Tice did acknowledge, however, that the risk inherent in this approach for a client is spending considerable time and money on estate planning only to find that your oil and gas interests never appreciate in value.
DeNardo said another potential pitfall for landowners looking to gift their oil and gas interests is misinformation.
DeNardo said he's seen several cases in which lawyers encouraged clients to transfer their oil and gas rights to family limited partnerships or limited liability companies but neglected to inform them that those entities are subject to a 2 percent realty transfer tax.
That means that a landowner with oil and gas rights valued at $500,000 could unwittingly find him or herself saddled with a $10,000 real estate transfer tax bill, DeNardo said.
To avoid this issue, DeNardo said he's been encouraging more and more clients to set up dynasty trusts, which, if properly drafted, are not subject to the real estate transfer tax.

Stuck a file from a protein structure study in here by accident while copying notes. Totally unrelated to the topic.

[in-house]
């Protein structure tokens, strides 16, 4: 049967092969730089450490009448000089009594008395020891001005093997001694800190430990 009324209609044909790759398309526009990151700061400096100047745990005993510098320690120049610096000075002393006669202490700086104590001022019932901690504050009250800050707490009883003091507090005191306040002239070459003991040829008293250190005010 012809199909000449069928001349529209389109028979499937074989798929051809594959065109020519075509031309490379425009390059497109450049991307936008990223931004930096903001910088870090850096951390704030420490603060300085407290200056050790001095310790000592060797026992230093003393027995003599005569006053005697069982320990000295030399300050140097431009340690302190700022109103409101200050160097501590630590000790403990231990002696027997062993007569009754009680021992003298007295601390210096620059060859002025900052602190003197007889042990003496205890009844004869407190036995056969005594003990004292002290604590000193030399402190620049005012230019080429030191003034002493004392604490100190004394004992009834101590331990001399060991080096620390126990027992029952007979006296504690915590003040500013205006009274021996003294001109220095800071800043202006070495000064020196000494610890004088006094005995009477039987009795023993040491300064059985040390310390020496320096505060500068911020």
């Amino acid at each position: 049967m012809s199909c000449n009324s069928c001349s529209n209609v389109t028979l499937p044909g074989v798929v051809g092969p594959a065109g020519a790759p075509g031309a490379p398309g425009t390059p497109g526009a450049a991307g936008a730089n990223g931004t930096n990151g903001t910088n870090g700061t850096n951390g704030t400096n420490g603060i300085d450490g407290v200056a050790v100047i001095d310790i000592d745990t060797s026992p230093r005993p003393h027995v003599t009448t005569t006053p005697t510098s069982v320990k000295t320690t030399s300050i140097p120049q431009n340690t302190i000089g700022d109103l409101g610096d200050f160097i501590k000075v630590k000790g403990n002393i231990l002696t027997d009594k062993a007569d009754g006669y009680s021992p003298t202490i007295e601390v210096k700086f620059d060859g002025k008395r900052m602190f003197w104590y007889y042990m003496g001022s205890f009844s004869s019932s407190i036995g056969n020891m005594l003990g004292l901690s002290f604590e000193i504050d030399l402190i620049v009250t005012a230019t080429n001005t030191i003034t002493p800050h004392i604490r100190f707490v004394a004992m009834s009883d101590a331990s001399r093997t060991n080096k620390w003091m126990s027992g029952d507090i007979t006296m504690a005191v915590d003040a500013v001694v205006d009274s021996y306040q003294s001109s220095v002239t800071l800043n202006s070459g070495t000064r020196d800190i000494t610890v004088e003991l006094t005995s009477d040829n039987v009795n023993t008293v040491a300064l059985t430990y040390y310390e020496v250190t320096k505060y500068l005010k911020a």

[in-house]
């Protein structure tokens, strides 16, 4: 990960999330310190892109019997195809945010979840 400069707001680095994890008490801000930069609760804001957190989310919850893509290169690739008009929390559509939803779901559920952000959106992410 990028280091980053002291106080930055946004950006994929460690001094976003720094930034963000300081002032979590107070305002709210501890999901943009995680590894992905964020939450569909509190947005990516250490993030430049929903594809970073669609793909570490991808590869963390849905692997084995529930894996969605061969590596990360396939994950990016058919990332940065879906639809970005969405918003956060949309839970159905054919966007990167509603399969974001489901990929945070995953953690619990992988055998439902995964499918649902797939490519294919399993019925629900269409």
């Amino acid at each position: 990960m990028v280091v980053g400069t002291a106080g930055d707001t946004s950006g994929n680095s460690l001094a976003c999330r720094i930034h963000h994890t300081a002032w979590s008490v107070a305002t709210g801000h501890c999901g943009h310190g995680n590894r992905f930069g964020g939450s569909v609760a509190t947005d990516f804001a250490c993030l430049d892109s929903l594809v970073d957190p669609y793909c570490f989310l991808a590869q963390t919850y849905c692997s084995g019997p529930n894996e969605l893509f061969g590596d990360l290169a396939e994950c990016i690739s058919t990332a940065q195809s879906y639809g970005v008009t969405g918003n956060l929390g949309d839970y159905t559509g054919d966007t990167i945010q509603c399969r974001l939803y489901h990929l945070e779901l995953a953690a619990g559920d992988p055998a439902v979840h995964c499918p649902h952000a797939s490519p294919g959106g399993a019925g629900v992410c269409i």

Everyone the Delaware Law Weekly spoke to said complex tax law plays a major role in determining whether it's advisable for a client to initiate the process of transferring his or her oil and gas interests.
Steve Saunders, an oil and gas and mineral rights attorney in Scranton, Pa., said it's for this reason that when he is contacted by landowners with oil and gas rights who are interested in estate planning, he refers those matters out to trusts and estates lawyers.
"It's not the kind of thing I recommend anyone dabble in," he said.